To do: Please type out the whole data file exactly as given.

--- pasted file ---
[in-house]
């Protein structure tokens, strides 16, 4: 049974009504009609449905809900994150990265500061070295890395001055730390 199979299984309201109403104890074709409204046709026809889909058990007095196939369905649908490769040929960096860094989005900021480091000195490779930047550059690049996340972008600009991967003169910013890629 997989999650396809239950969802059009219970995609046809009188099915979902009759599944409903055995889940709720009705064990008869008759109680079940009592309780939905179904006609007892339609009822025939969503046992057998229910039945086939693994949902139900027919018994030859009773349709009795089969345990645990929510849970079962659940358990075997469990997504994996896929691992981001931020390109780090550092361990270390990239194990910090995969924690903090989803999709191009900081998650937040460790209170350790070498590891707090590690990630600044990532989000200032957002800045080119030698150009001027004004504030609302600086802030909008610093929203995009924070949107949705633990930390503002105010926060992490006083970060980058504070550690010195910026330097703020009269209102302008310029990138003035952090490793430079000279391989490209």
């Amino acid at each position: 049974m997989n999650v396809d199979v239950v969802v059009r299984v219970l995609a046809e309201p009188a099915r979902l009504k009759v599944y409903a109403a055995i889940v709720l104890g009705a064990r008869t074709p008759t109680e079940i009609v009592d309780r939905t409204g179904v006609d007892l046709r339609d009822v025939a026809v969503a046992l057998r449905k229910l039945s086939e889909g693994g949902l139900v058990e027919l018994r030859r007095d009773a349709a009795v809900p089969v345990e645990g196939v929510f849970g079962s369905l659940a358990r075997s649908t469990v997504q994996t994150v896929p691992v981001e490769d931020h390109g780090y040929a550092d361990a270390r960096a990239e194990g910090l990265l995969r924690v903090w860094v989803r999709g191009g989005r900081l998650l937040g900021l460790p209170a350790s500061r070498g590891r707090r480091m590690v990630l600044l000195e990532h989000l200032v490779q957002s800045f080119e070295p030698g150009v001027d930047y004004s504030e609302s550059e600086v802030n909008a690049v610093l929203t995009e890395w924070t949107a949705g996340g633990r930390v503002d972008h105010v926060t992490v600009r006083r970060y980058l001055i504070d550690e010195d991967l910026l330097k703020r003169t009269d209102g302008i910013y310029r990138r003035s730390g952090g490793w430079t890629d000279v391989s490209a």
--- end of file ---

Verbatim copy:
[in-house]
């Protein structure tokens, strides 16, 4: 049974009504009609449905809900994150990265500061070295890395001055730390 199979299984309201109403104890074709409204046709026809889909058990007095196939369905649908490769040929960096860094989005900021480091000195490779930047550059690049996340972008600009991967003169910013890629 997989999650396809239950969802059009219970995609046809009188099915979902009759599944409903055995889940709720009705064990008869008759109680079940009592309780939905179904006609007892339609009822025939969503046992057998229910039945086939693994949902139900027919018994030859009773349709009795089969345990645990929510849970079962659940358990075997469990997504994996896929691992981001931020390109780090550092361990270390990239194990910090995969924690903090989803999709191009900081998650937040460790209170350790070498590891707090590690990630600044990532989000200032957002800045080119030698150009001027004004504030609302600086802030909008610093929203995009924070949107949705633990930390503002105010926060992490006083970060980058504070550690010195910026330097703020009269209102302008310029990138003035952090490793430079000279391989490209």
């Amino acid at each position: 049974m997989n999650v396809d199979v239950v969802v059009r299984v219970l995609a046809e309201p009188a099915r979902l009504k009759v599944y409903a109403a055995i889940v709720l104890g009705a064990r008869t074709p008759t109680e079940i009609v009592d309780r939905t409204g179904v006609d007892l046709r339609d009822v025939a026809v969503a046992l057998r449905k229910l039945s086939e889909g693994g949902l139900v058990e027919l018994r030859r007095d009773a349709a009795v809900p089969v345990e645990g196939v929510f849970g079962s369905l659940a358990r075997s649908t469990v997504q994996t994150v896929p691992v981001e490769d931020h390109g780090y040929a550092d361990a270390r960096a990239e194990g910090l990265l995969r924690v903090w860094v989803r999709g191009g989005r900081l998650l937040g900021l460790p209170a350790s500061r070498g590891r707090r480091m590690v990630l600044l000195e990532h989000l200032v490779q957002s800045f080119e070295p030698g150009v001027d930047y004004s504030e609302s550059e600086v802030n909008a690049v610093l929203t995009e890395w924070t949107a949705g996340g633990r930390v503002d972008h105010v926060t992490v600009r006083r970060y980058l001055i504070d550690e010195d991967l910026l330097k703020r003169t009269d209102g302008i910013y310029r990138r003035s730390g952090g490793w430079t890629d000279v391989s490209a």